Nov 14, 2019, 1:06 PM
counsel E. Sanneh yesterday told the Banjul Magistrates’ Court before
Magistrate Kebba Baldeh that there is no competent charge before the court, in
the case involving 30 government officials.
When the case was called, Inspector Sanyang told the court he was representing the IGP along with Sergeant 656 Jaiteh.
Lawyers Omar Njie, E. Sanneh, and Yasin Senghore represented the accused persons.
Prosecutor Sanyang then referred to section 169 of the CPC to substitute the previous charge sheet with the present one, which was served on the defence team.
He said he was urging the court for some of the accused persons to enter their plea, further indulging the court to grant his application.
Lawyer Omar Njie rose and said that from what he had learned from the prosecutor, he could not understand how the prosecutor’s application came under section 169 of the CPC.
He stated that looking at section 169 (1), the prosecutor missed the points, arguing that there were additional accused persons which had not been provided for by section 169 of the CPC.
He added that they had not been enlightened regarding section 169 (1).
He adduced further that in the charge sheet on 13 July 2016, the accused persons were charged under section 113 of the CPC, and that in the previous charge sheet, count two was abuse of office.
He said the new charge sheet was the same under the same section, adding that there was no charge in the new charge sheet.
From what the prosecutor had said, the list had been increased, counsel went on, adding that looking at section 169 of the CPC, that was not the reason provided for by section 113 of the CPC.
Defence counsel E. Sanneh associated himself with the submission made by Omar Njie.
He argued that it was true that section 169 of the CPC allows for the charge sheet to be amended, adding that section 169 envisages that there must be a material difference between the previous charge sheet which was filed on 30 August 2016, and the one filed yesterday, 18 October 2016.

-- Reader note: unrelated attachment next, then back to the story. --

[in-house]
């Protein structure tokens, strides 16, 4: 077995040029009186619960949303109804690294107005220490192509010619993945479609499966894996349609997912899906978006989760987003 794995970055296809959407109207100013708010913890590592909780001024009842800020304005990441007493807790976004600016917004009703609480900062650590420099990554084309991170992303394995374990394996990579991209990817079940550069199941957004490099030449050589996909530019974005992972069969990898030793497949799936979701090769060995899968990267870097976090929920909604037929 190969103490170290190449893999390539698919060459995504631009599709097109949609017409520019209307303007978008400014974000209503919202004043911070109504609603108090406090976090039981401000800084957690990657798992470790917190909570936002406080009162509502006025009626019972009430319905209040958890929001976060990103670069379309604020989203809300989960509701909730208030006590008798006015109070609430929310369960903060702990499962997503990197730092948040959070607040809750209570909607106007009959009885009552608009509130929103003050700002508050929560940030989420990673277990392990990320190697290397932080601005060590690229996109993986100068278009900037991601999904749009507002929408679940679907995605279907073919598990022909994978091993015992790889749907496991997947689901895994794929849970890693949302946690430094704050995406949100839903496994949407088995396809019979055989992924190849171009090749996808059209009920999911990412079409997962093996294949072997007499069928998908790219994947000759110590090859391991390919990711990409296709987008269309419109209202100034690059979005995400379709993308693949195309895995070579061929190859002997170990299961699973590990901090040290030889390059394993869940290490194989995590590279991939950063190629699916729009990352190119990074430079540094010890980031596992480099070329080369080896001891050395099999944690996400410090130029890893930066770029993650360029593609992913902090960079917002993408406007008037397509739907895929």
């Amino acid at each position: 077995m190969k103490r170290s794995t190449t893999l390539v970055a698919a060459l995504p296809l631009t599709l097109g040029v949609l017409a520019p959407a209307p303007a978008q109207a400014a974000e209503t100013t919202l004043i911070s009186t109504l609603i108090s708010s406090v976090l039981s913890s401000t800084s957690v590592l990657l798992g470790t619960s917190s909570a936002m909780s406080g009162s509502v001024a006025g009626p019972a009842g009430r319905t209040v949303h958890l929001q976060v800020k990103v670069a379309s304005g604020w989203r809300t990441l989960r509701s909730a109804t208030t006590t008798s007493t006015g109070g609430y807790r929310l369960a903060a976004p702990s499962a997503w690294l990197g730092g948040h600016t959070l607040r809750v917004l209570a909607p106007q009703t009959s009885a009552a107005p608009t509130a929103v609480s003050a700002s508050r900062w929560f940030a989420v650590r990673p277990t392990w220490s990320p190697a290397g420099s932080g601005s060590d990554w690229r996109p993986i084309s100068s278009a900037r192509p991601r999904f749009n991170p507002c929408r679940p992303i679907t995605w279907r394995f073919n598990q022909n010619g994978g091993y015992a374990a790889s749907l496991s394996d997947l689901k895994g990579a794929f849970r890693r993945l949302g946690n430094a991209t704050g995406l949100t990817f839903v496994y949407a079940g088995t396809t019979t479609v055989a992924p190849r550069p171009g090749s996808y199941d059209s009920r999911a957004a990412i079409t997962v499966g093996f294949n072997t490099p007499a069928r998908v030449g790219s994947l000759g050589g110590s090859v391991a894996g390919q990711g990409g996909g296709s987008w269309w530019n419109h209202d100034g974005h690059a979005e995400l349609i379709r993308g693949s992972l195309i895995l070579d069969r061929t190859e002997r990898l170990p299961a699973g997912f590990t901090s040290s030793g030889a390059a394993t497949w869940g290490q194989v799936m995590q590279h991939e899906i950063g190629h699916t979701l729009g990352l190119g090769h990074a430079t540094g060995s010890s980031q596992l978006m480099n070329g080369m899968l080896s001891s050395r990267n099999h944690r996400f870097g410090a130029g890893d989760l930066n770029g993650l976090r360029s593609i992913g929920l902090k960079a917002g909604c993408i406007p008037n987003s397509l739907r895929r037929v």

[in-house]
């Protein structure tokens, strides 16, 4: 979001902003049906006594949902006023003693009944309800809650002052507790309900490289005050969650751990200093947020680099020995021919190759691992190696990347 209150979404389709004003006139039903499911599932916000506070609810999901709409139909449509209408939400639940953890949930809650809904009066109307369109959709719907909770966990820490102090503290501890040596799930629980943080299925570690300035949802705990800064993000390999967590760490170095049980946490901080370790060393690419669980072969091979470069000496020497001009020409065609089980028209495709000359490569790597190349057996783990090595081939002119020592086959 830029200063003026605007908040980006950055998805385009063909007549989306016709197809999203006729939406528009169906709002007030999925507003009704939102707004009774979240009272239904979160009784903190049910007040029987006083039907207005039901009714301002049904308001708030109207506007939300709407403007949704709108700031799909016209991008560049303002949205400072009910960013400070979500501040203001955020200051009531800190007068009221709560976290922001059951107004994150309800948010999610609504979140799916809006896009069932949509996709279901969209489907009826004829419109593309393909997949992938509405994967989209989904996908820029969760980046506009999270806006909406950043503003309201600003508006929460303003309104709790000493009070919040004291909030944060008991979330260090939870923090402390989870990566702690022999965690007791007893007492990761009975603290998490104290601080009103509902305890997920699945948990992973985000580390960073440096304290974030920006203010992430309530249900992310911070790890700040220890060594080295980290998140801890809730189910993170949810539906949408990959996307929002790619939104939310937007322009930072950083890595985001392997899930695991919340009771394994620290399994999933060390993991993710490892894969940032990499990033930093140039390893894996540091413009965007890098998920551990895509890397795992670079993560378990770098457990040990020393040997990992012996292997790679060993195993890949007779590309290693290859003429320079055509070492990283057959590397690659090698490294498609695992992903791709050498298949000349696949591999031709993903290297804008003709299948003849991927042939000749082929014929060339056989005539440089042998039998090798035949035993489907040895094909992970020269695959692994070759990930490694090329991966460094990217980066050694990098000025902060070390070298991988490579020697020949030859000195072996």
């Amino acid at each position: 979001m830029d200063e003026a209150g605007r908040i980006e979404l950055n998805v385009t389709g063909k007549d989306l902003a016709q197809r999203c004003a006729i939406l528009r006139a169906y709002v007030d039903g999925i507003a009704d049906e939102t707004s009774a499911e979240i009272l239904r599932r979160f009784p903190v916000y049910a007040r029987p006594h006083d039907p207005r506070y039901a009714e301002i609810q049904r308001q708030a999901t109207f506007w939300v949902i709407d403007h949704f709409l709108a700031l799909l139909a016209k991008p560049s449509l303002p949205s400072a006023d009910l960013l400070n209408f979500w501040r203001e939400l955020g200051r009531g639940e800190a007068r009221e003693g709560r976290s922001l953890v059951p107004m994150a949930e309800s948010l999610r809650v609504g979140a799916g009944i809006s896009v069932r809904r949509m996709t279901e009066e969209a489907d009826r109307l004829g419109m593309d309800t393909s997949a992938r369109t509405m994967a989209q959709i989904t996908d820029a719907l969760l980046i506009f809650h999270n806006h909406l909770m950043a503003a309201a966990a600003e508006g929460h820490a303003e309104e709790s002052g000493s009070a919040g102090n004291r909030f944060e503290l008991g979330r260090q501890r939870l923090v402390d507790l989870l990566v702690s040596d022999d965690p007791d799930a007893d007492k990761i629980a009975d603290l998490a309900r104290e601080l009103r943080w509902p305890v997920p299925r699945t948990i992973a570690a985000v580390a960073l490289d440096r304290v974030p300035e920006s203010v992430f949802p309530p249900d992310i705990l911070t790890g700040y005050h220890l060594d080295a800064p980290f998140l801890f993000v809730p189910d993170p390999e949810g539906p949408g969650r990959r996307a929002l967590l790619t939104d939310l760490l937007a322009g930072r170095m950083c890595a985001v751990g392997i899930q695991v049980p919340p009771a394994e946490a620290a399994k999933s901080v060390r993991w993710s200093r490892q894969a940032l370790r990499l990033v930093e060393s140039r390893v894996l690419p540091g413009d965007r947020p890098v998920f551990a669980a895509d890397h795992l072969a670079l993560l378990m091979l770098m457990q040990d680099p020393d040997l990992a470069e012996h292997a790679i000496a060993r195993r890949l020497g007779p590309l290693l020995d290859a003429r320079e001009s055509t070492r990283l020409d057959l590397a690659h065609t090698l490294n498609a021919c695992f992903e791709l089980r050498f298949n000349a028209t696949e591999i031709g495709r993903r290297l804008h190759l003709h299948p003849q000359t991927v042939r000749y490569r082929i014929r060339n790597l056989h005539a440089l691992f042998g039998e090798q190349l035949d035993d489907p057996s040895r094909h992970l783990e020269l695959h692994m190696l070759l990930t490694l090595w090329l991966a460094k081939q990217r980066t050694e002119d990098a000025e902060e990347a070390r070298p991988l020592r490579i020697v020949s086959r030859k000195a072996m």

He stated that all the accused persons were charged under section 113 of the CPC and section 90 of the CPC, adding that both charge sheets of 30 August 2016, and that of 18 October 2016, were the same in all aspects.
Counsel E. Sanneh further argued that the state’s application for an amendment under section 169 of the CPC was misconceived.
He adduced that at the last sitting, the court noted that the state was to regularize the charge sheet by securing the fiat of the Attorney General to enable the matter to be prosecuted.
He added that meanwhile, there was no competent charge before the court, since a fiat had not been obtained.
He said it was, therefore, premature to ask the accused persons to enter their plea, adding that it would appear from the state’s submission that they would not proceed with the matter.
Counsel E. Sanneh further stated that they were asking the court to have regard for its previous order for the state to proceed with the case, as a matter of urgency.
He said the failure of the state to proceed with the matter, “severely flouted” the constitutional rights of the accused persons under section 24 of the constitution.
Defence counsel Yasin Senghore made a similar submission.
Prosecutor Sanyang told the court his application would not cause any injustice to the accused persons.
Magistrate Baldeh, in his ruling, told the court the case could not proceed without a fiat, and that some of the accused persons were absent.
He advised the prosecutor to obtain the consent of the Attorney General to proceed with the case.
The case was adjourned until 1 November 2016.